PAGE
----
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Cooley v. Marshal.

United States District Court, D. Nevada

October 23, 2014

J. MARSHAL., et al., Defendants.


MIRANDA M. DU, District Judge.


Before the Court are Defendants Karen Coyne, Kathryn O'Hara, Jonathan McCormick, S. Meads, and C. Polinenker's ("City Defendants") two motions in limine. (Dkt. nos. 162, 163.) Motion in limine no. 1 (dkt. no. 162) seeks to exclude evidence relating to settlement negotiations. Motion in limine no. 2 (dkt. no. 163) seeks to exclude evidence of damages for Plaintiff's failure to comply with Fed.R.Civ.P. 26. Plaintiff did not respond to motion in limine no. 1. He opposes motion in limine no. 2. (Dkt. no. 164.) City Defendants filed a reply (dkt. no. 167) without leave of court.[1]


A motion in limine is a procedural mechanism to limit in advance testimony or evidence in a particular area. United States v. Heller, 551 F.3d 1108, 1111 (9th Cir. 2009). It is a preliminary motion that is entirely within the discretion of the Court. See Luce v. United States, 469 U.S. 38, 41-42 (1984). To exclude evidence on a motion in limine, "the evidence must be inadmissible on all potential grounds." See, e.g., Ind. Ins. Co. v. Gen. Elec. Co., 326 F.Supp.2d 844, 846 (N.D. Ohio 2004). "Unless evidence meets this high standard, evidentiary rulings should be deferred until trial so that questions of foundation, relevancy and potential prejudice may be resolved in proper context." Hawthorne Partners v. AT & T Tech., Inc., 831 F.Supp. 1398, 1400 (N.D. Ill. 1993). This is because although rulings on motions in limine may save "time, costs, effort and preparation, a court is almost always better situated during the actual trial to assess the value and utility of evidence." Wilkins v. Kmart Corp., 487 F.Supp.2d 1216, 1219 (D. Kan. 2007).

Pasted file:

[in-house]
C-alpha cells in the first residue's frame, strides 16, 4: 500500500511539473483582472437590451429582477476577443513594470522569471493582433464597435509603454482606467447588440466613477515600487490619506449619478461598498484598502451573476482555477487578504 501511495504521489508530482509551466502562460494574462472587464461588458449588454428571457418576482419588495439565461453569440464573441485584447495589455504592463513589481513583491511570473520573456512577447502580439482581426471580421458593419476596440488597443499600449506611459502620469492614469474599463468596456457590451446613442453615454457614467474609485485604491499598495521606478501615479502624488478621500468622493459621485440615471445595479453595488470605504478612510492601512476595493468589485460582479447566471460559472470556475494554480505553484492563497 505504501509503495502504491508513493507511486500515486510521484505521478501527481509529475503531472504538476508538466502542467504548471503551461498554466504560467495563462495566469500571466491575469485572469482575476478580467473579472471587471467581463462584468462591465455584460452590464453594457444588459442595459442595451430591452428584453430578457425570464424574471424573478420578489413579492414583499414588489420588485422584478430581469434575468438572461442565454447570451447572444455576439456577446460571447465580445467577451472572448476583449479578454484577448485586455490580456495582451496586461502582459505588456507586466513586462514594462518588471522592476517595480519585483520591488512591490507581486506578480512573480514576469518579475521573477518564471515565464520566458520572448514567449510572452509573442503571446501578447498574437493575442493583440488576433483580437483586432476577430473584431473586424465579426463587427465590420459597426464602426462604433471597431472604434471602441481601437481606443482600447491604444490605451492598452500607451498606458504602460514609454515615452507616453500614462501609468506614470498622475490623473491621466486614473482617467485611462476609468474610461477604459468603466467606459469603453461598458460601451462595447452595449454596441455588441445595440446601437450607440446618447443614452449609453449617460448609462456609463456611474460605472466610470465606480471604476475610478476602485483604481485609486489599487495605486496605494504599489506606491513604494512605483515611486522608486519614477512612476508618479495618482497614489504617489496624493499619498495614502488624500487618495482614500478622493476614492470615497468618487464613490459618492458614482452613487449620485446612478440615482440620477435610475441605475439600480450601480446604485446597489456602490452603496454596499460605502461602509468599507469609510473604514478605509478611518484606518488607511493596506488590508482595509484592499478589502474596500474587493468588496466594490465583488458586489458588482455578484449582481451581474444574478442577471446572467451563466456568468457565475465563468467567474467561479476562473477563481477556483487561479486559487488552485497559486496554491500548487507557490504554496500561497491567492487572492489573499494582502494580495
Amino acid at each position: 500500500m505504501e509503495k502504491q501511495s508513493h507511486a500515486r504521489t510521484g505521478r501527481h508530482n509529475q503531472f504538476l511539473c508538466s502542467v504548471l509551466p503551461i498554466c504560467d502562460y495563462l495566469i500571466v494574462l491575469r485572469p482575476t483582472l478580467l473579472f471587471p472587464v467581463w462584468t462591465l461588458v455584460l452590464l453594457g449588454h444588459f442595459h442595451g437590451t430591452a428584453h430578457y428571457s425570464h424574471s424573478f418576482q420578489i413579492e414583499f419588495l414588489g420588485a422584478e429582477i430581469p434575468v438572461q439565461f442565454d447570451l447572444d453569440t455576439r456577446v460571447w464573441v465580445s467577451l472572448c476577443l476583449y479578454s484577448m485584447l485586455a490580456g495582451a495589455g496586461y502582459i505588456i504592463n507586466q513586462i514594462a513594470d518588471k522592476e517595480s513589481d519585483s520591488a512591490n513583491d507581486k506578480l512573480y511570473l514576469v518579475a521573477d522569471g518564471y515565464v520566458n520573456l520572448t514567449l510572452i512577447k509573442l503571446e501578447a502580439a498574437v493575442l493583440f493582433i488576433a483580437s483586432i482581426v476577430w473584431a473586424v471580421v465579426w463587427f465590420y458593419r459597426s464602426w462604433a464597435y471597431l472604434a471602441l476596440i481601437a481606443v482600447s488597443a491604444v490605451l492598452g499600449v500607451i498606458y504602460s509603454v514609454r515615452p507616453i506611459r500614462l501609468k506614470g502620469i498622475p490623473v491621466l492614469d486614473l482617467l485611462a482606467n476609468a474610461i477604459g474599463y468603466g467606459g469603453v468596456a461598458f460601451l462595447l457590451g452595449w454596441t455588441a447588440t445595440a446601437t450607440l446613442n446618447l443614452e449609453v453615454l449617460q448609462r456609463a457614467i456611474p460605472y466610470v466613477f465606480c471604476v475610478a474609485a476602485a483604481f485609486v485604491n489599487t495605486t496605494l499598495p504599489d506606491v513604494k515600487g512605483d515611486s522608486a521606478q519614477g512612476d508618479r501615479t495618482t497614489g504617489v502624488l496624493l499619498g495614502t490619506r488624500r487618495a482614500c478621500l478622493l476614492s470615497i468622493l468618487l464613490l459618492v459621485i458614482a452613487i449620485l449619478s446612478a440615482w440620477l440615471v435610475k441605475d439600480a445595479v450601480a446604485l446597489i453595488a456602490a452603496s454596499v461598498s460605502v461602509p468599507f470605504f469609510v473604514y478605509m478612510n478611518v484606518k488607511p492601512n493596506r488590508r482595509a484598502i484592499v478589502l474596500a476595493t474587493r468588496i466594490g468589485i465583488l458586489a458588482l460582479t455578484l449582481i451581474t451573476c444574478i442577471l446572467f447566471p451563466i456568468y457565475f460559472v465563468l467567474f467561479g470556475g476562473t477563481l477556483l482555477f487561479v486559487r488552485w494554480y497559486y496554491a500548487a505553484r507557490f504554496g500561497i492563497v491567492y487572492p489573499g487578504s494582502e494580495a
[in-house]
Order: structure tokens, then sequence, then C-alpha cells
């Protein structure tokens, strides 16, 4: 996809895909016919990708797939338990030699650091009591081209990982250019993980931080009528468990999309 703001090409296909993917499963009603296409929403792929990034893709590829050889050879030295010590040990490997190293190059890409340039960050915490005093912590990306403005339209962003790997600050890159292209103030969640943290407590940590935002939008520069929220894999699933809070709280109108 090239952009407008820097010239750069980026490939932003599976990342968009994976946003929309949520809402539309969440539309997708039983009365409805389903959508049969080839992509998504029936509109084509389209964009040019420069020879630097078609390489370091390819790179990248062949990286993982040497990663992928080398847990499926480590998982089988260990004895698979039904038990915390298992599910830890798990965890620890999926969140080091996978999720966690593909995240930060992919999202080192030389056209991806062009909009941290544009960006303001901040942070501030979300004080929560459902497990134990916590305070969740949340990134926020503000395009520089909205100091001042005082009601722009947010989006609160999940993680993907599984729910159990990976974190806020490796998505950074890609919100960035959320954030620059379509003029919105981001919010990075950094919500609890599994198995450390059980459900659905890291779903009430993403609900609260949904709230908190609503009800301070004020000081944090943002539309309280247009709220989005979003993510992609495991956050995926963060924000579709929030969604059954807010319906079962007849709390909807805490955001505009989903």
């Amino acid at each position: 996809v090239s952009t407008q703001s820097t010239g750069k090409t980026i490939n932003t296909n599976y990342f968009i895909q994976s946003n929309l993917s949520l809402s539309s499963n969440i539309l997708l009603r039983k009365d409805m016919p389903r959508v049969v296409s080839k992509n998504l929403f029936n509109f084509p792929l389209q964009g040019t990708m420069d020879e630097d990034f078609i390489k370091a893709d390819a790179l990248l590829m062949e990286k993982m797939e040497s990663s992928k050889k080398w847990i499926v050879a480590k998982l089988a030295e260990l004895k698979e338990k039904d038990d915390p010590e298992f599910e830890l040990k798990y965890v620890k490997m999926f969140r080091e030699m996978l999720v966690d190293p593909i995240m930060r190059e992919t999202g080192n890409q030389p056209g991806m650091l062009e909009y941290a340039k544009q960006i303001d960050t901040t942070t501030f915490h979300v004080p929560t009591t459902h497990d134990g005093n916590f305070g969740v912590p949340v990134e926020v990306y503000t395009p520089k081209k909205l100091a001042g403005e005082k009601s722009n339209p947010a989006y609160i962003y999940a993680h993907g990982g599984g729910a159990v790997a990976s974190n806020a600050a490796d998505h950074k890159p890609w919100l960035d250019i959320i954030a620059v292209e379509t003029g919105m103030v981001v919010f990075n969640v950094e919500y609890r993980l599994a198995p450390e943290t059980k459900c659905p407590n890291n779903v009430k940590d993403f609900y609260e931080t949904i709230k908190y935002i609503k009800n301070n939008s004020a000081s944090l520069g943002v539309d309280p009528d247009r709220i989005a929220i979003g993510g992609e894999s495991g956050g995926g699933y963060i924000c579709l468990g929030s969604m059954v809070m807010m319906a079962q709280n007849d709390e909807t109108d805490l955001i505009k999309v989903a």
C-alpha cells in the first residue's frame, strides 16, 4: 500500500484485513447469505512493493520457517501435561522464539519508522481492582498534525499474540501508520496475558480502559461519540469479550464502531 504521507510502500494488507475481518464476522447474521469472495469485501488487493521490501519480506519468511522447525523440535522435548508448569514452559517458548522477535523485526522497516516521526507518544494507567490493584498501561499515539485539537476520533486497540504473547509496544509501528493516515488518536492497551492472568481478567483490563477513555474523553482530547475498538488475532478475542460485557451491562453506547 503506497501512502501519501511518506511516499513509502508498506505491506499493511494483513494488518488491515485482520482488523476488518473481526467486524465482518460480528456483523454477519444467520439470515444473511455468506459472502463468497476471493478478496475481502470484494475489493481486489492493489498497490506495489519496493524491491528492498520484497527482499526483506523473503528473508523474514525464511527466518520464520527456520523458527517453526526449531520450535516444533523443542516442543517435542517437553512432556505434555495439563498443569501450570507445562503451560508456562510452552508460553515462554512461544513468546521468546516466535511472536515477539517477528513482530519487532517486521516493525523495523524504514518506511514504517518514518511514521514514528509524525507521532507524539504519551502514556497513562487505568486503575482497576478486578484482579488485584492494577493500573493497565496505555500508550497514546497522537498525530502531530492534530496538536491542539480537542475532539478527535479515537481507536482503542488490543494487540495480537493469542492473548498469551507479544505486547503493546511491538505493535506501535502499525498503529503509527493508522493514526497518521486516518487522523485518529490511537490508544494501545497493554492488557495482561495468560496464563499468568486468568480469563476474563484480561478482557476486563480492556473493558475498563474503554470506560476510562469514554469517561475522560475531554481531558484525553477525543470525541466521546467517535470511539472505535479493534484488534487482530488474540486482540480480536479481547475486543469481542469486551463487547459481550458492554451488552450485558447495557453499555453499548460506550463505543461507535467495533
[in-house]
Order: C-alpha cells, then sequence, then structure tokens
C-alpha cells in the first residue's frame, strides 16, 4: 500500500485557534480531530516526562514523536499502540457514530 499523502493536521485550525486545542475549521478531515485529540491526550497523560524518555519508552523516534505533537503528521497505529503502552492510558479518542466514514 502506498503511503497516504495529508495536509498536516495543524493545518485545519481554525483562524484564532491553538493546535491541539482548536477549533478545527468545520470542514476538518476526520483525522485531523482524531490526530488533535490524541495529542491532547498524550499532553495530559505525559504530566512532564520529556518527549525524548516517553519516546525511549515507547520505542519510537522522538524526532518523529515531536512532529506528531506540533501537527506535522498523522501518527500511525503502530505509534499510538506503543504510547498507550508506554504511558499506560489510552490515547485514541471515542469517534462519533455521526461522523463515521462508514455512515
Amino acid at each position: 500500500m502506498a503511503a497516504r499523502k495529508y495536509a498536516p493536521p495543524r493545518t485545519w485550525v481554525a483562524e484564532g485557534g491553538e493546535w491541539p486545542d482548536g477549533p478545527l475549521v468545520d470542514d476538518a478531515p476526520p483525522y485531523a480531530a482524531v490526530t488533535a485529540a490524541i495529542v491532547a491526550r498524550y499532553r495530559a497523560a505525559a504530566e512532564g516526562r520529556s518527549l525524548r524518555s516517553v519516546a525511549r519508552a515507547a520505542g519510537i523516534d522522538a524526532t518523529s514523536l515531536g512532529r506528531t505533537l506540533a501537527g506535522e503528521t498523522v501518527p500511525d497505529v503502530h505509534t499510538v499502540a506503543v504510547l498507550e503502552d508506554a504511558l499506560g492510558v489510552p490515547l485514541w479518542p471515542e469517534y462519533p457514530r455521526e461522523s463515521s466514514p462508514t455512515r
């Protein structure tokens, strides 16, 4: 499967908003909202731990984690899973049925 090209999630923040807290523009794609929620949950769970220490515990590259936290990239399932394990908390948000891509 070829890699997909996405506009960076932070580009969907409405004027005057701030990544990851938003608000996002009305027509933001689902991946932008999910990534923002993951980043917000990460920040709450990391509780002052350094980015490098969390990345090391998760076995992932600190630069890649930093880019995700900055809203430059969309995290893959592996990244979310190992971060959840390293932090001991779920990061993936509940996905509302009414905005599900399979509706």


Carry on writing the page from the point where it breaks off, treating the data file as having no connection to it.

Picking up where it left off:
In limine rulings are provisional. Such "rulings are not binding on the trial judge [who] may always change his mind during the course of a trial." Ohler v. United States, 529 U.S. 753, 758 n.3 (2000); accord Luce, 469 U.S. at 41 (noting that in limine rulings are always subject to change, especially if the evidence unfolds in an unanticipated manner). "Denial of a motion in limine does not necessarily mean that all evidence contemplated by the motion will be admitted to trial. Denial merely means that without the context of trial, the court is unable to determine whether the evidence in question should be excluded." Ind. Ins. Co., 326 F.Supp.2d at 846.


City Defendants seek to exclude evidence relating to the parties' settlement discussions under Fed.R.Evid. 408. Plaintiff has not opposed City Defendants' request. Failure to file points and authorities in opposition to a motion constitutes consent that the motion be granted. L.R. 7-2(d); see also Abbott v. United Venture Capital, Inc., 718 F.Supp. 828, 831 (D. Nev. 1989). Moreover, the Court agrees with City Defendants that evidence pertaining to settlement negotiations is inadmissible. City Defendants' Motion in Limine No. 1 is granted.